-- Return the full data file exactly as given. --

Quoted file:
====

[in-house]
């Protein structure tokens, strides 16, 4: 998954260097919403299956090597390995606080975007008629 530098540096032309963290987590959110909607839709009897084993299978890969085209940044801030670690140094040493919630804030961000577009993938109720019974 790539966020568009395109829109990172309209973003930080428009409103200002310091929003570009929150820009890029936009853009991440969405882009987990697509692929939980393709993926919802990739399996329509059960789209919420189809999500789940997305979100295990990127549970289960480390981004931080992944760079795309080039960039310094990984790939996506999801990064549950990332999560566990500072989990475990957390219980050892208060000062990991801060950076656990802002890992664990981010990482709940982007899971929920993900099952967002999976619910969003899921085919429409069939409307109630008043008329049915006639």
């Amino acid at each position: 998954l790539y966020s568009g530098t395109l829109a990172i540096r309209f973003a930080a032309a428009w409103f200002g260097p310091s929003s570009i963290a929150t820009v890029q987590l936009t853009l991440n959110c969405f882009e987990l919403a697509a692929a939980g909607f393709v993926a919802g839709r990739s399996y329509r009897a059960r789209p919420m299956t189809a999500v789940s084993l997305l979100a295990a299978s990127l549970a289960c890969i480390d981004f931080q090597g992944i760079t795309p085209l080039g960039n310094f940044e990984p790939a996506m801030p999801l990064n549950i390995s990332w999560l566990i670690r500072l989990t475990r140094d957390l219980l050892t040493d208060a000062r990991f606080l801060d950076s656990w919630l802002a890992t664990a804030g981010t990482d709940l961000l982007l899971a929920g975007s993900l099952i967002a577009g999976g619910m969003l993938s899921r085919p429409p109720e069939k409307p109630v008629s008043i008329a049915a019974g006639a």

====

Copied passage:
[in-house]
């Protein structure tokens, strides 16, 4: 998954260097919403299956090597390995606080975007008629 530098540096032309963290987590959110909607839709009897084993299978890969085209940044801030670690140094040493919630804030961000577009993938109720019974 790539966020568009395109829109990172309209973003930080428009409103200002310091929003570009929150820009890029936009853009991440969405882009987990697509692929939980393709993926919802990739399996329509059960789209919420189809999500789940997305979100295990990127549970289960480390981004931080992944760079795309080039960039310094990984790939996506999801990064549950990332999560566990500072989990475990957390219980050892208060000062990991801060950076656990802002890992664990981010990482709940982007899971929920993900099952967002999976619910969003899921085919429409069939409307109630008043008329049915006639």
């Amino acid at each position: 998954l790539y966020s568009g530098t395109l829109a990172i540096r309209f973003a930080a032309a428009w409103f200002g260097p310091s929003s570009i963290a929150t820009v890029q987590l936009t853009l991440n959110c969405f882009e987990l919403a697509a692929a939980g909607f393709v993926a919802g839709r990739s399996y329509r009897a059960r789209p919420m299956t189809a999500v789940s084993l997305l979100a295990a299978s990127l549970a289960c890969i480390d981004f931080q090597g992944i760079t795309p085209l080039g960039n310094f940044e990984p790939a996506m801030p999801l990064n549950i390995s990332w999560l566990i670690r500072l989990t475990r140094d957390l219980l050892t040493d208060a000062r990991f606080l801060d950076s656990w919630l802002a890992t664990a804030g981010t990482d709940l961000l982007l899971a929920g975007s993900l099952i967002a577009g999976g619910m969003l993938s899921r085919p429409p109720e069939k409307p109630v008629s008043i008329a049915a019974g006639a």